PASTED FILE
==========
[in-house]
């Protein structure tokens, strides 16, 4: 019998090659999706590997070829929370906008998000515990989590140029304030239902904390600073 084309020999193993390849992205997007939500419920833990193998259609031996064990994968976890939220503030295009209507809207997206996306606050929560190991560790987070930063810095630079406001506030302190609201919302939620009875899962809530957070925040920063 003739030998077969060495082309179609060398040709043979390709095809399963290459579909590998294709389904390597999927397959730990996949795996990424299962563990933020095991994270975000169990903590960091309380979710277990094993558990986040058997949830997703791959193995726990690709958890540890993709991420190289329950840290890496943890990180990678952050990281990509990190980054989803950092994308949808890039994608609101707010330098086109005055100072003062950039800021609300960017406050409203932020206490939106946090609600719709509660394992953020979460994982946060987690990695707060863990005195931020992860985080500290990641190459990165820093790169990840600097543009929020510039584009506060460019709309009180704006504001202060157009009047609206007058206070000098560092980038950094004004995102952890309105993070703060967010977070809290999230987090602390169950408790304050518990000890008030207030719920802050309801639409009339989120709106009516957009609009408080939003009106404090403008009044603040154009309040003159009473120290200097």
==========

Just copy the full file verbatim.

[in-house]
């Protein structure tokens, strides 16, 4: 019998090659999706590997070829929370906008998000515990989590140029304030239902904390600073 084309020999193993390849992205997007939500419920833990193998259609031996064990994968976890939220503030295009209507809207997206996306606050929560190991560790987070930063810095630079406001506030302190609201919302939620009875899962809530957070925040920063 003739030998077969060495082309179609060398040709043979390709095809399963290459579909590998294709389904390597999927397959730990996949795996990424299962563990933020095991994270975000169990903590960091309380979710277990094993558990986040058997949830997703791959193995726990690709958890540890993709991420190289329950840290890496943890990180990678952050990281990509990190980054989803950092994308949808890039994608609101707010330098086109005055100072003062950039800021609300960017406050409203932020206490939106946090609600719709509660394992953020979460994982946060987690990695707060863990005195931020992860985080500290990641190459990165820093790169990840600097543009929020510039584009506060460019709309009180704006504001202060157009009047609206007058206070000098560092980038950094004004995102952890309105993070703060967010977070809290999230987090602390169950408790304050518990000890008030207030719920802050309801639409009339989120709106009516957009609009408080939003009106404090403008009044603040154009309040003159009473120290200097």